The City of Tampere wants to make outdoor lighting smarter and more energy-efficient. The winners of the Enlighten Tampere hackathon, Arcventure, Geniem and Remod, combined their ideas and carried out a pilot project in the City’s IoT test area. There one can connect different sensors to the outdoor lighting control system and control the lights in a new way.
Pilot explored new ways to get more light in places where people actually move around. Anonymous traffic data from Telia and the Tampere.Finland mobile application developed by Geniem were utilized to find out locations where the most light is needed. The real-time API solution was provided by Arcventure.
In the solution, the data is filtered through the calculation and converted into a spotlight value for street lights, tells Leo Salomaa from Arcventure.
Although crowd insights service resulting from Telia’s Smart Tampere collaboration have already been utilized in areas such as urban planning and public transport planning, this was the first time traffic data has been used to control urban infrastructure.
Our data is suitable for many applications, but at the start there is no absolute certainty whether the data will add value. In this case, that happened, says Business Development Manager Tero Särkiniemi from Telia.
In addition to the traffic data, the utilization of Tampere’s 3D city model was tested in lighting control. Remod’s idea was to control the lights with a 3D model relative to the time when shadowed areas would each receive more light than bright ones. The solution would enhance the intelligence of the lighting especially at sunrise and sunset.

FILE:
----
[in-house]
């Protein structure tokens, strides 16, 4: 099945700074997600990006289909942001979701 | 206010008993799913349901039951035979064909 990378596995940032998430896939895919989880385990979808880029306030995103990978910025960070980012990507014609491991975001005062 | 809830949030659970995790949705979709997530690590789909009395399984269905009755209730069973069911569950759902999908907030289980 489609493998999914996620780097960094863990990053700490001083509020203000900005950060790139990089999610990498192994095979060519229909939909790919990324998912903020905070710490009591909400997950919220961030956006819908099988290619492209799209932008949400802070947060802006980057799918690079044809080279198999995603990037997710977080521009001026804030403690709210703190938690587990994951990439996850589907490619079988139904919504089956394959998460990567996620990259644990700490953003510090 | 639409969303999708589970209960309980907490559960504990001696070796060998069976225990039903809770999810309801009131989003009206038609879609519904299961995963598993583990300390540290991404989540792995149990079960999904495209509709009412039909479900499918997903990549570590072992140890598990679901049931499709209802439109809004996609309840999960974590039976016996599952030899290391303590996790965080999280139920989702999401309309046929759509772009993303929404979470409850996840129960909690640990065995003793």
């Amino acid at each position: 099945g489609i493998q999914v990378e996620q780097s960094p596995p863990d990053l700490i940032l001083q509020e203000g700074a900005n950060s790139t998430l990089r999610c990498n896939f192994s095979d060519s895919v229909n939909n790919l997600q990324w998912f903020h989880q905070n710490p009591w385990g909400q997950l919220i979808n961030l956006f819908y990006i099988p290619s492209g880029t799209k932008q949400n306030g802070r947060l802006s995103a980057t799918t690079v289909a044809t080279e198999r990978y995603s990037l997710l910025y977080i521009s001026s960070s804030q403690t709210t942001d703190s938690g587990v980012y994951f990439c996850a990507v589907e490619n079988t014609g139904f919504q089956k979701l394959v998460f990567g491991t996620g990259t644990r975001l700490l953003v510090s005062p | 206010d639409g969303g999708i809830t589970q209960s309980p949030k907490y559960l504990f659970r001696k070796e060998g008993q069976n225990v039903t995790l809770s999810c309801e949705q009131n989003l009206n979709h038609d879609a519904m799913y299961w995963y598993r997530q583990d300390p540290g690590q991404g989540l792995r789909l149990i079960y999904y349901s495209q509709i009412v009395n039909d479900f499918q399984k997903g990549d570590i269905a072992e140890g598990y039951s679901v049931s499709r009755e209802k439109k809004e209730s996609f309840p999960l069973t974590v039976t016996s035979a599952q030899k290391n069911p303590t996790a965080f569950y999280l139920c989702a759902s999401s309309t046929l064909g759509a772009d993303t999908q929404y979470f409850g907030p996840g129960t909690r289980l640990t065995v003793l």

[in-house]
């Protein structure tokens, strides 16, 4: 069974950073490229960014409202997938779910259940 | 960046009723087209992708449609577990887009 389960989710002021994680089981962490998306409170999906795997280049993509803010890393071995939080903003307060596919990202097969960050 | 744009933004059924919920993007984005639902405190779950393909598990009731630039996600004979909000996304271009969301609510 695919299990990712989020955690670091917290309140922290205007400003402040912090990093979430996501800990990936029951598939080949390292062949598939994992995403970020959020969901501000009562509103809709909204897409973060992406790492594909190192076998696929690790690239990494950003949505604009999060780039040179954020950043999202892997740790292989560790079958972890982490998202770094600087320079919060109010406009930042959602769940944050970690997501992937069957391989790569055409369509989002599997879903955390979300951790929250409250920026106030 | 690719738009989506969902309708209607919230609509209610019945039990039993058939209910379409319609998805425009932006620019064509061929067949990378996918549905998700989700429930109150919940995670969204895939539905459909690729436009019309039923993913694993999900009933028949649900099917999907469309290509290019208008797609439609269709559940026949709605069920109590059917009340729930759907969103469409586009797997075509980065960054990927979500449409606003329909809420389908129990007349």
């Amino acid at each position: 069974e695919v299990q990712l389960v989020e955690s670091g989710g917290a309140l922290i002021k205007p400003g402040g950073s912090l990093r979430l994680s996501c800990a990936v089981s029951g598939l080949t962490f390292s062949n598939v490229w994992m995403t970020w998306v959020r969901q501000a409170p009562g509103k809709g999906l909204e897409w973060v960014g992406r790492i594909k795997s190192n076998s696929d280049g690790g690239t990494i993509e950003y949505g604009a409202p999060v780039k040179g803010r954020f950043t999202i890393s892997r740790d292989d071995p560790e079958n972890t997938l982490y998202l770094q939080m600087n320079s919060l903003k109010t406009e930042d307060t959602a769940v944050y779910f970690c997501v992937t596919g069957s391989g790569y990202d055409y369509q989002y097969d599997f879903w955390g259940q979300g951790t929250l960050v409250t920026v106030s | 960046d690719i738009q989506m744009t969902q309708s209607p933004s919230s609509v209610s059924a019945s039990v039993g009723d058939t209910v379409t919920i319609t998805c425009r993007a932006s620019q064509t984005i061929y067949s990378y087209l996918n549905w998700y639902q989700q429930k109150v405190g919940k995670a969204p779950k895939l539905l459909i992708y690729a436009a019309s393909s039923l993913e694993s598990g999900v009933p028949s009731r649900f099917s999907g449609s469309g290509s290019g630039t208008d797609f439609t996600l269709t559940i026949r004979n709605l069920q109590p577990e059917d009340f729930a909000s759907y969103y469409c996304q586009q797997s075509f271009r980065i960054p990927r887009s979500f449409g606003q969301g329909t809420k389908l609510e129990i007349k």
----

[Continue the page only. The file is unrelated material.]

Arcventure’s and Remod’s solutions are a good examples of how lighting control can be enriched by combining information from different sources. The more different virtual or physical sensors can be connected to the system, the smarter the lighting.
Challenges of agile development
In August, the functionality of the controls was tested. It was discovered that the solution still needed to be refined. The lighting control system of the test area is still under development and has not previously been linked to external controls.
We actually did a pilot inside a pilot. That has brought its own challenges to implementation and schedules, says Project Manager Maarit Vehviläinen from the City of Tampere.
Much has also been learned. Piloting proved that adding new sensors to the control system is possible. It also identified what kind of challenges the so-called intelligent lights have and how those can be solved. For example, Remod found that weather information is also important in lighting control, and it is not worth using the 3D model alone. A lot has also been learned about the cooperation of several actors.
It comes to mind that we could have taken the different actors to work more closely together in temporary premises, even for a couple of days, says Hannes Junnila from Remod.
During the rest of the year, the City and the companies will ensure that external control functions within the system. The results of the pilot will also be utilized in the acquisition of the IoT platform, outdoor lighting control system and urban scene sensing, launched in the autumn.
The pilot project is part of the STARDUST and 6Cities: Future Operator Independent Data Integration Platform City IoT projects. STARDUST has received funding from the European Union Horizon 2020 Research and Innovation Program (Grant Agreement No. 774094). City IoT is a 6Cities project funded by the European Regional Development Fund.
Project Manager, City of Tampere
tel. +358 50 336 7696